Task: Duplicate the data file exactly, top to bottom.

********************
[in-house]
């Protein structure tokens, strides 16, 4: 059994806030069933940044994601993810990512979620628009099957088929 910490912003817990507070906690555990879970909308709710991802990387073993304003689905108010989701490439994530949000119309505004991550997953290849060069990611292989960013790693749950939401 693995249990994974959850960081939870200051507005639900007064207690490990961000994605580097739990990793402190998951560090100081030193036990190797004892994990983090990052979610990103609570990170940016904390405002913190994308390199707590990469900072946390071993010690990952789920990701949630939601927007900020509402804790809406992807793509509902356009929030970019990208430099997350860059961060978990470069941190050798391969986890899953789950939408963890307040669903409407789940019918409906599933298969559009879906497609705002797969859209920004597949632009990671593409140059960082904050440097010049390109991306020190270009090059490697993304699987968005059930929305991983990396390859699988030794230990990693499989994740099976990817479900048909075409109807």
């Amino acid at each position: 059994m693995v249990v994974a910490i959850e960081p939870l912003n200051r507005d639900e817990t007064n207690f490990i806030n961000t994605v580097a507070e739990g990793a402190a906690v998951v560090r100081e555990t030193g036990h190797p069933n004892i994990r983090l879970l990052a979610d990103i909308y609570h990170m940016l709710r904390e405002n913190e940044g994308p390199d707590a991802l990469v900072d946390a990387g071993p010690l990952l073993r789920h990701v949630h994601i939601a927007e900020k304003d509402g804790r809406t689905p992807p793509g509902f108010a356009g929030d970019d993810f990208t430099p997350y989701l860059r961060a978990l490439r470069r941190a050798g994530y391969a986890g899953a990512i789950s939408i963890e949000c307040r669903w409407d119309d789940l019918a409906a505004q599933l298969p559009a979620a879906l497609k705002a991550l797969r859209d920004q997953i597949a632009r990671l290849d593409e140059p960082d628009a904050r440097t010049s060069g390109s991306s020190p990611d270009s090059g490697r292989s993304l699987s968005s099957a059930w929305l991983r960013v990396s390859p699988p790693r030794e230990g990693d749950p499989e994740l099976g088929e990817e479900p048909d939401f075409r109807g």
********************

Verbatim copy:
[in-house]
């Protein structure tokens, strides 16, 4: 059994806030069933940044994601993810990512979620628009099957088929 910490912003817990507070906690555990879970909308709710991802990387073993304003689905108010989701490439994530949000119309505004991550997953290849060069990611292989960013790693749950939401 693995249990994974959850960081939870200051507005639900007064207690490990961000994605580097739990990793402190998951560090100081030193036990190797004892994990983090990052979610990103609570990170940016904390405002913190994308390199707590990469900072946390071993010690990952789920990701949630939601927007900020509402804790809406992807793509509902356009929030970019990208430099997350860059961060978990470069941190050798391969986890899953789950939408963890307040669903409407789940019918409906599933298969559009879906497609705002797969859209920004597949632009990671593409140059960082904050440097010049390109991306020190270009090059490697993304699987968005059930929305991983990396390859699988030794230990990693499989994740099976990817479900048909075409109807």
């Amino acid at each position: 059994m693995v249990v994974a910490i959850e960081p939870l912003n200051r507005d639900e817990t007064n207690f490990i806030n961000t994605v580097a507070e739990g990793a402190a906690v998951v560090r100081e555990t030193g036990h190797p069933n004892i994990r983090l879970l990052a979610d990103i909308y609570h990170m940016l709710r904390e405002n913190e940044g994308p390199d707590a991802l990469v900072d946390a990387g071993p010690l990952l073993r789920h990701v949630h994601i939601a927007e900020k304003d509402g804790r809406t689905p992807p793509g509902f108010a356009g929030d970019d993810f990208t430099p997350y989701l860059r961060a978990l490439r470069r941190a050798g994530y391969a986890g899953a990512i789950s939408i963890e949000c307040r669903w409407d119309d789940l019918a409906a505004q599933l298969p559009a979620a879906l497609k705002a991550l797969r859209d920004q997953i597949a632009r990671l290849d593409e140059p960082d628009a904050r440097t010049s060069g390109s991306s020190p990611d270009s090059g490697r292989s993304l699987s968005s099957a059930w929305l991983r960013v990396s390859p699988p790693r030794e230990g990693d749950p499989e994740l099976g088929e990817e479900p048909d939401f075409r109807g």